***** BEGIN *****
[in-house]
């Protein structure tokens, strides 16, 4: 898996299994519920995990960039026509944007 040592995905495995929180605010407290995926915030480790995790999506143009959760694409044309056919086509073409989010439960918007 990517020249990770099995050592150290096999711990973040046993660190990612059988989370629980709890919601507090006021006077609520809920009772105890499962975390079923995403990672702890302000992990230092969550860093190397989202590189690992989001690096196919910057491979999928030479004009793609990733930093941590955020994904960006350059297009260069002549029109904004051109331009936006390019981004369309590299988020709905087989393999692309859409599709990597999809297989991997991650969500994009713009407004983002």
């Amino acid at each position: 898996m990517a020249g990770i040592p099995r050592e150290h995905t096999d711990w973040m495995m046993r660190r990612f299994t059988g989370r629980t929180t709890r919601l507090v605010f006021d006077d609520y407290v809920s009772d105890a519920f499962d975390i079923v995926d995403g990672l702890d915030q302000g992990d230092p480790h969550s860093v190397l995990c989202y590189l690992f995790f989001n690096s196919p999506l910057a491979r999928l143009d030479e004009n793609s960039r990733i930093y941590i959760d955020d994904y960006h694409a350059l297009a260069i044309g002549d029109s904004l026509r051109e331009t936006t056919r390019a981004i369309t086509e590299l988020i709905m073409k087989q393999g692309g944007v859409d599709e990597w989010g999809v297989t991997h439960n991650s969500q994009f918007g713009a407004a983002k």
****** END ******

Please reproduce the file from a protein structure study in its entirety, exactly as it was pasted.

[in-house]
């Protein structure tokens, strides 16, 4: 898996299994519920995990960039026509944007 040592995905495995929180605010407290995926915030480790995790999506143009959760694409044309056919086509073409989010439960918007 990517020249990770099995050592150290096999711990973040046993660190990612059988989370629980709890919601507090006021006077609520809920009772105890499962975390079923995403990672702890302000992990230092969550860093190397989202590189690992989001690096196919910057491979999928030479004009793609990733930093941590955020994904960006350059297009260069002549029109904004051109331009936006390019981004369309590299988020709905087989393999692309859409599709990597999809297989991997991650969500994009713009407004983002």
């Amino acid at each position: 898996m990517a020249g990770i040592p099995r050592e150290h995905t096999d711990w973040m495995m046993r660190r990612f299994t059988g989370r629980t929180t709890r919601l507090v605010f006021d006077d609520y407290v809920s009772d105890a519920f499962d975390i079923v995926d995403g990672l702890d915030q302000g992990d230092p480790h969550s860093v190397l995990c989202y590189l690992f995790f989001n690096s196919p999506l910057a491979r999928l143009d030479e004009n793609s960039r990733i930093y941590i959760d955020d994904y960006h694409a350059l297009a260069i044309g002549d029109s904004l026509r051109e331009t936006t056919r390019a981004i369309t086509e590299l988020i709905m073409k087989q393999g692309g944007v859409d599709e990597w989010g999809v297989t991997h439960n991650s969500q994009f918007g713009a407004a983002k």